NPRA urged to develop pension scheme for informal sector workers

The Minister of Employment and Labour Relations, Mr Ignatius Baffour-Awuah, has charged the National Pensions Regulatory Authority (NPRA) to come out with a special scheme, targeting the informal sector workers to enable them contribute towards their pensions.

He said the informal sector employs the chunk of the country’s labour force, and therefore imperative for the authority to devise mechanisms to secure their future after active service. 

Mr Baffour-Awuah made the call at the official opening of NPRA Zonal Office at Sunyani in the Bono Region, last Friday.

 The Sunyani office, which would oversee Ahafo and Bono-East Regions, was the fourth to be opened in the country after the Tamale, Kumasi, and Takoradi Offices.

The minister appealed to workers, especially those in the informal sector to take keen interest in contributing towards their pension, in order to enjoy better life in their old age. 

He urged the NPRA to step up public education about pension issues, indicating that some labour unrest often recorded in the country were as a result of workers lack of adequate information on labour issues.

The Board Chairman of NPRA, Mr Samuel Koranteng, in an address said the opening of the Sunyani office was in fulfilment of NPRA’s commitment towards the people of Bono, Ahafo and Bono-East Regions, noting that the office would render dedicated services to the people.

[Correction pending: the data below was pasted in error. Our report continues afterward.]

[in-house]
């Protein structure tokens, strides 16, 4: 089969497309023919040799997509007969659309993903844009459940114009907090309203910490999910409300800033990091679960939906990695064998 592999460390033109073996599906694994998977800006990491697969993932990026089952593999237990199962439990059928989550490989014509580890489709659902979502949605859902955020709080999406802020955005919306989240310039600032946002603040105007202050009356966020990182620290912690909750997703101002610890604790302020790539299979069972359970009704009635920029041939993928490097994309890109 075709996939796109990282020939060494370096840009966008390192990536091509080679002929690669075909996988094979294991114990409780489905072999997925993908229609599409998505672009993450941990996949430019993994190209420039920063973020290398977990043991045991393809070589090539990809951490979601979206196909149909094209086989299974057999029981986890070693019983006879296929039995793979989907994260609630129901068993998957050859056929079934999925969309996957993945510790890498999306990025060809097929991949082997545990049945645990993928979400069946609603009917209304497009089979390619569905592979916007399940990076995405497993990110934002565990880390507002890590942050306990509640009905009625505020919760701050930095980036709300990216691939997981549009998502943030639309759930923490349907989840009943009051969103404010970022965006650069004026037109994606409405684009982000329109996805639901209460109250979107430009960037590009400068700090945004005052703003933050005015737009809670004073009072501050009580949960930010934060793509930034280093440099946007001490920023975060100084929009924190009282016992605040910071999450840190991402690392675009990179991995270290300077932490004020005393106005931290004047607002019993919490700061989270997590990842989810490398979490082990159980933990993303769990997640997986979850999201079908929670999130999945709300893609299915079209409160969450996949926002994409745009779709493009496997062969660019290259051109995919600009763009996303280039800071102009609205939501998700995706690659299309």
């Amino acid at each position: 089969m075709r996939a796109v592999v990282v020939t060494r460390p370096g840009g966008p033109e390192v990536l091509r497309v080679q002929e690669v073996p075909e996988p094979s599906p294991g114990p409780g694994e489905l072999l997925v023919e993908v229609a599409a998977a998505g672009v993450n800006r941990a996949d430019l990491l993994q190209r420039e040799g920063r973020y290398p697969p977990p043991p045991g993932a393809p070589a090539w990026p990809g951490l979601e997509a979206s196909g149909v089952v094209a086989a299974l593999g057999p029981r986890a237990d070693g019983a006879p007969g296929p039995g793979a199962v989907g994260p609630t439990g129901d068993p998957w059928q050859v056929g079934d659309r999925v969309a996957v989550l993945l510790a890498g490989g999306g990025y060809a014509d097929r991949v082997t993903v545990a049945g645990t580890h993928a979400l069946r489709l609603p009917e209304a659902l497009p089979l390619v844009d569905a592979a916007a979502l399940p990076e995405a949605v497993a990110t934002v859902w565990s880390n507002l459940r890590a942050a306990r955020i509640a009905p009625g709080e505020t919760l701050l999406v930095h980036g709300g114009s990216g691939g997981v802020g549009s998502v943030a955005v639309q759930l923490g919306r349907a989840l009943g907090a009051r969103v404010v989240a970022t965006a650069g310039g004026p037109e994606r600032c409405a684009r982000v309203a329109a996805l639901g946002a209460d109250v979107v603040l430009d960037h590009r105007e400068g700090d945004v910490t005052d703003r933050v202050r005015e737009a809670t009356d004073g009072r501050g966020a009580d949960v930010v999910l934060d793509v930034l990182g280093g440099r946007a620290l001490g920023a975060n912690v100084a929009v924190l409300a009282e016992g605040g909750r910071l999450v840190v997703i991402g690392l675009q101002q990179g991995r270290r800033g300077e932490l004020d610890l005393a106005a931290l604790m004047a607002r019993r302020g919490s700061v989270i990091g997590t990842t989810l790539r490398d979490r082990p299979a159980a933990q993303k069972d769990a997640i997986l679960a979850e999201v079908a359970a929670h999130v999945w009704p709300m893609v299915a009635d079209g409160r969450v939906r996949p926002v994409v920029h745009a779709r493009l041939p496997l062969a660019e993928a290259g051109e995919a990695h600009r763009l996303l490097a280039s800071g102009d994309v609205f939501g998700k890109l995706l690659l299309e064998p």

He said the National Pensions Act 2008 (Act 766) as amended, provided for unification of pension schemes in Ghana under the tier-three pension scheme.

The authority, he noted, was engaging all relevant stakeholders including the government, parliament and the affected institutions to ensure successful unification of all affected parallel schemes.

Mr Koranteng, however, urged labour unions to join forces with the NPRA in order to provide pensions’ education to their members to forestall agitations at the labour front.

The Krontihene of Sunyani, Nana Oboaman Bofotia Boamponsem II, who chaired the ceremony, decried the low level of financial literacy and “loss of confidence in the financial space” as challenges undermining pension coverage in the country.

He appealed to managers of the financial sector to streamline issues that had the tendency to crumble the sector in order to win public confidence.


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